Spooky season is here, and soon enough your kids will be picking out costumes based on creepy monsters or their favorite movie characters. If they’re still too young to go trick-or-treating by themselves or with friends, you’ll need to accompany them. But times have changed since you stalked the nights of October 31st, so what can you do to keep your little goblins safe this Halloween?
October is when the summer heat begins to fade away, and it can get chilly walking from house to house at night. It’s smart to dress warmly, so bring a jacket for you and your kids; even if they initially don’t want to wear one over their costume, it’s still better to bring one just in case. Dress them in warm clothing underneath their costume as well, such as a sweater or hoodie. You might also bring some gloves along, as well as comfortable shoes for all the walking you’ll be doing. The last thing you want to deal with when trick-or-treating is your bunion lump rubbing against tight sneakers. If you are currently experiencing bunion, visit thebunioncure.com for more information.
Safety is always important, but even more so when trick-or-treating. Your kids are going to be walking around with ghosts and ghouls and such, so you’re going to need to take some extra precautions. You’ll be with them until they’re older, but it still couldn’t hurt to put a bit of reflective tape onto their costume for passing cars. Alternatively, you could give them a glow-in-the-dark bracelet or necklace to help them stand out and also to keep a better eye on them. If they’re still pretty young, be sure to walk up to doors with them instead of waiting in the car, and be sure they understand the importance of not going into a house–unless it’s grandma’s. Once they’re old enough to go with friends, make sure they know to stay with a group and not to wander alone.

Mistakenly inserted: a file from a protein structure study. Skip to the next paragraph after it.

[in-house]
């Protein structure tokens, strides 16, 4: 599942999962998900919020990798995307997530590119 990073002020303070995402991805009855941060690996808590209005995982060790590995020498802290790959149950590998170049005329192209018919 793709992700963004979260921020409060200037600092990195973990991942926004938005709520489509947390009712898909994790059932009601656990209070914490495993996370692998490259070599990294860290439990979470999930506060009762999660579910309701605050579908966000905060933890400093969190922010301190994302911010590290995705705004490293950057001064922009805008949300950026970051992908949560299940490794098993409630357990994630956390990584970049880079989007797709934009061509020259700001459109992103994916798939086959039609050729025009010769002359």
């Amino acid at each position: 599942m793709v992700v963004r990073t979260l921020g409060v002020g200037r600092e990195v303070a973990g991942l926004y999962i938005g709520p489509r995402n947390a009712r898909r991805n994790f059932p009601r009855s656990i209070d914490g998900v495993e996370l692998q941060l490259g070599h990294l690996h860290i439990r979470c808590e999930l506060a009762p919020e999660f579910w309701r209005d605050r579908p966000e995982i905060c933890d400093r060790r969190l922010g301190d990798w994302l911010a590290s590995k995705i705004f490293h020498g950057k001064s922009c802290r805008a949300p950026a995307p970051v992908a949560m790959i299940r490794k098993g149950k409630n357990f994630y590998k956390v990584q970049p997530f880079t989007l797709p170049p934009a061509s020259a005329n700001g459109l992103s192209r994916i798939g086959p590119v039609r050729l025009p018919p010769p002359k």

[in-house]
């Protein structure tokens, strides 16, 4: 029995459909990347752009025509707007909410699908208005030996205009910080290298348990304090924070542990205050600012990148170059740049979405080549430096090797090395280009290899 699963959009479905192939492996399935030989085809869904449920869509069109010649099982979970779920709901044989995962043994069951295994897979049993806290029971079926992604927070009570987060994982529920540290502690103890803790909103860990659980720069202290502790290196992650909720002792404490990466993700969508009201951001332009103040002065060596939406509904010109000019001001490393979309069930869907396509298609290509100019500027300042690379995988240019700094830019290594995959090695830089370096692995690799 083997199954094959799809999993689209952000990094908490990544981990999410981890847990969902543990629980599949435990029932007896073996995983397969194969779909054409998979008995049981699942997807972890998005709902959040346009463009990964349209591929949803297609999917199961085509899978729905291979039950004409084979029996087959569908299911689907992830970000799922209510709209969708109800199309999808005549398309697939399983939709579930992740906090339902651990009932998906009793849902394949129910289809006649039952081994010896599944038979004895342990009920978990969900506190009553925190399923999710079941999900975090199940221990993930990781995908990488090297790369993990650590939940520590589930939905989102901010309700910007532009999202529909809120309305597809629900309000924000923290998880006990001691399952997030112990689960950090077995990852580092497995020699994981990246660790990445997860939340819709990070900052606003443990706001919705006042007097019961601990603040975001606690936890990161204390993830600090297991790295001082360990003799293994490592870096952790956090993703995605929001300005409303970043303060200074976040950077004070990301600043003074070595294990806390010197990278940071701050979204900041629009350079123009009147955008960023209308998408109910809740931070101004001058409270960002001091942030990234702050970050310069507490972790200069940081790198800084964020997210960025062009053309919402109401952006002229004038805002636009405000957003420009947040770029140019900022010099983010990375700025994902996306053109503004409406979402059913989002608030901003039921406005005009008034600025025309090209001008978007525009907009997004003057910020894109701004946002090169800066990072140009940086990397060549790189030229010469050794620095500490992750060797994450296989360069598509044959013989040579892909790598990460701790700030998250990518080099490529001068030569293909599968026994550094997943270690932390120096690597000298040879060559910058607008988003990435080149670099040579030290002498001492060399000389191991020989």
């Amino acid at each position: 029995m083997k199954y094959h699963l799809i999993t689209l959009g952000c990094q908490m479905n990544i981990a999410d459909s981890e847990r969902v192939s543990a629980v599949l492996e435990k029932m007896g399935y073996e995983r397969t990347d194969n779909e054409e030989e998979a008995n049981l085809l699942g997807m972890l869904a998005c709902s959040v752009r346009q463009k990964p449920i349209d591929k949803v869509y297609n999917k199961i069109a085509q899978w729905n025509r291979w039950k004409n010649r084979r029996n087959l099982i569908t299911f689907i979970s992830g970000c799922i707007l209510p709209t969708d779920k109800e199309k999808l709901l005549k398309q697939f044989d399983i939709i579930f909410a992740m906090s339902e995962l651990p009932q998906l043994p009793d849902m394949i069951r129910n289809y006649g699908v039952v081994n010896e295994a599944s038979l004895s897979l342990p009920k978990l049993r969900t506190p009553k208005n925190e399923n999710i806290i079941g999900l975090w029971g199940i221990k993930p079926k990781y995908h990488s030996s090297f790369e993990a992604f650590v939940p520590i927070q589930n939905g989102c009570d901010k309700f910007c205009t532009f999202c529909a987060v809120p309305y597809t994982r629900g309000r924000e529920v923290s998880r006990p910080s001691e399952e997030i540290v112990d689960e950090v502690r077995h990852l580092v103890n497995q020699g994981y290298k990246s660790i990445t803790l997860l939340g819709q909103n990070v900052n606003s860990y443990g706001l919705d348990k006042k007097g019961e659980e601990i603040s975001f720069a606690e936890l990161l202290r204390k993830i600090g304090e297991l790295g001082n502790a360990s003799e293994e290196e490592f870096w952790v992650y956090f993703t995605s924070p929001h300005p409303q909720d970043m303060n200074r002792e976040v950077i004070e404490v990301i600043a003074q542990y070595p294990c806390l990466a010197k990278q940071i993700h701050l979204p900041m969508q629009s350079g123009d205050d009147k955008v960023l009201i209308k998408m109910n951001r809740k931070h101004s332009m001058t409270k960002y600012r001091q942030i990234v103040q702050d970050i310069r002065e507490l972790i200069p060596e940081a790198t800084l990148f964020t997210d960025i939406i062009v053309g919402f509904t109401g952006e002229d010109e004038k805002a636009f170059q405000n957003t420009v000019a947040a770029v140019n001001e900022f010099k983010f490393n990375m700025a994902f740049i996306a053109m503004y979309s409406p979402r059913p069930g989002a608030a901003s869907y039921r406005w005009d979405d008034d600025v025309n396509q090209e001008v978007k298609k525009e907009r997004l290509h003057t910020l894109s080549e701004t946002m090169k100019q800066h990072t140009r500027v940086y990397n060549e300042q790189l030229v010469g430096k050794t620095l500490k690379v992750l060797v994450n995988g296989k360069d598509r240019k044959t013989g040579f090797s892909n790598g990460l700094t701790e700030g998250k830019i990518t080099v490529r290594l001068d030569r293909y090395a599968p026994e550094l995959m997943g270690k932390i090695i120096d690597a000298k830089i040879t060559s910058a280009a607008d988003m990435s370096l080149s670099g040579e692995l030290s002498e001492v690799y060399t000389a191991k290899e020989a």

Inspect the Loot
After the night comes to an end, it’s time to round up all the candy. Never let small children dive directly into their plunders. Take the time to sift through it and check for open wrappers or homemade treats, as they can be poisonous or filled with harmful items. If they have an allergy, such as peanuts, remove any candy containing them. They’re bound to want to dig into some of that sugar when they get home, and it’s okay to let them have some, but don’t let them pig out on all of it like it’s their last meal. Put some of it away for them to have later and maybe snag a piece or two for yourself–you earned it.
Keeping your children safe should be your top priority this holiday season, but it’s also important to remember to have fun. It’s Halloween, after all! Put on a costume yourself and enjoy the experience with them. Take some pictures, eat some candy, and stay up and watch a scary movie with the spouse after the kids have gone to sleep–just be sure to check for monsters in your closet before you go to bed.